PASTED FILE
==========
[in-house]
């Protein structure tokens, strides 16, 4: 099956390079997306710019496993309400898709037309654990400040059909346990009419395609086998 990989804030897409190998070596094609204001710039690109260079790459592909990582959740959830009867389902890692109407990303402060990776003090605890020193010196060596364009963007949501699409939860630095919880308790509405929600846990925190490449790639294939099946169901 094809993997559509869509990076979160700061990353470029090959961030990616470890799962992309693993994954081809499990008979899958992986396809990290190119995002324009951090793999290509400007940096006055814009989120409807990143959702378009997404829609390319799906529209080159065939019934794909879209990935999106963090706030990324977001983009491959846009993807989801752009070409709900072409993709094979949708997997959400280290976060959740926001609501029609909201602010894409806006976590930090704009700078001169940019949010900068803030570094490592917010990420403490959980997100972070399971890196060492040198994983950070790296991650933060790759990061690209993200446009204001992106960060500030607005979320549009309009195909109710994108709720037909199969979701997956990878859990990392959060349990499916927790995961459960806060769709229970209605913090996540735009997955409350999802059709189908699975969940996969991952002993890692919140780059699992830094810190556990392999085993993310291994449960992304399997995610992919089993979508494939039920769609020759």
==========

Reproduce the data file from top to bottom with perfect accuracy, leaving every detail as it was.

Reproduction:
[in-house]
């Protein structure tokens, strides 16, 4: 099956390079997306710019496993309400898709037309654990400040059909346990009419395609086998 990989804030897409190998070596094609204001710039690109260079790459592909990582959740959830009867389902890692109407990303402060990776003090605890020193010196060596364009963007949501699409939860630095919880308790509405929600846990925190490449790639294939099946169901 094809993997559509869509990076979160700061990353470029090959961030990616470890799962992309693993994954081809499990008979899958992986396809990290190119995002324009951090793999290509400007940096006055814009989120409807990143959702378009997404829609390319799906529209080159065939019934794909879209990935999106963090706030990324977001983009491959846009993807989801752009070409709900072409993709094979949708997997959400280290976060959740926001609501029609909201602010894409806006976590930090704009700078001169940019949010900068803030570094490592917010990420403490959980997100972070399971890196060492040198994983950070790296991650933060790759990061690209993200446009204001992106960060500030607005979320549009309009195909109710994108709720037909199969979701997956990878859990990392959060349990499916927790995961459960806060769709229970209605913090996540735009997955409350999802059709189908699975969940996969991952002993890692919140780059699992830094810190556990392999085993993310291994449960992304399997995610992919089993979508494939039920769609020759």